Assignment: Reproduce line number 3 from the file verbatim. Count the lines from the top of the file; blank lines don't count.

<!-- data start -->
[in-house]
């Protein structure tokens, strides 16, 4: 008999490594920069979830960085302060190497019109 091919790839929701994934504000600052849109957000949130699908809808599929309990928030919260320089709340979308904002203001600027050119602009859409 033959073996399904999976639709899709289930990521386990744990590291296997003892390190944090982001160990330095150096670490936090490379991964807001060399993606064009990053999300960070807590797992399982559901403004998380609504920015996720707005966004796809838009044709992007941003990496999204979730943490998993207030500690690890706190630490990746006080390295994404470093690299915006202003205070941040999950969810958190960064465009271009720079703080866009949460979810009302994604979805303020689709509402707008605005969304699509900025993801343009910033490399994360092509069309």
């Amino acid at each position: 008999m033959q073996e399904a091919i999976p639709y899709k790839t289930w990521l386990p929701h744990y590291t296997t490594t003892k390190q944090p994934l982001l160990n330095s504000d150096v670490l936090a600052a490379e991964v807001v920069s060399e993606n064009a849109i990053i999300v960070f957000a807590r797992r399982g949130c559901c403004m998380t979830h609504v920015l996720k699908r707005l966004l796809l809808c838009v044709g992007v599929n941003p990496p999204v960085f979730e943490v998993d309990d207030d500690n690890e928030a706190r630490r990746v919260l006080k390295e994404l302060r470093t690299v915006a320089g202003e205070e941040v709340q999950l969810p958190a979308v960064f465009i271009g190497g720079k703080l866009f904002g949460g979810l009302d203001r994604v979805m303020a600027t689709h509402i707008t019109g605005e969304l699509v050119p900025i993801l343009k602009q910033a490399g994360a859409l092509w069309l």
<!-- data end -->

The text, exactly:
């Amino acid at each position: 008999m033959q073996e399904a091919i999976p639709y899709k790839t289930w990521l386990p929701h744990y590291t296997t490594t003892k390190q944090p994934l982001l160990n330095s504000d150096v670490l936090a600052a490379e991964v807001v920069s060399e993606n064009a849109i990053i999300v960070f957000a807590r797992r399982g949130c559901c403004m998380t979830h609504v920015l996720k699908r707005l966004l796809l809808c838009v044709g992007v599929n941003p990496p999204v960085f979730e943490v998993d309990d207030d500690n690890e928030a706190r630490r990746v919260l006080k390295e994404l302060r470093t690299v915006a320089g202003e205070e941040v709340q999950l969810p958190a979308v960064f465009i271009g190497g720079k703080l866009f904002g949460g979810l009302d203001r994604v979805m303020a600027t689709h509402i707008t019109g605005e969304l699509v050119p900025i993801l343009k602009q910033a490399g994360a859409l092509w069309l």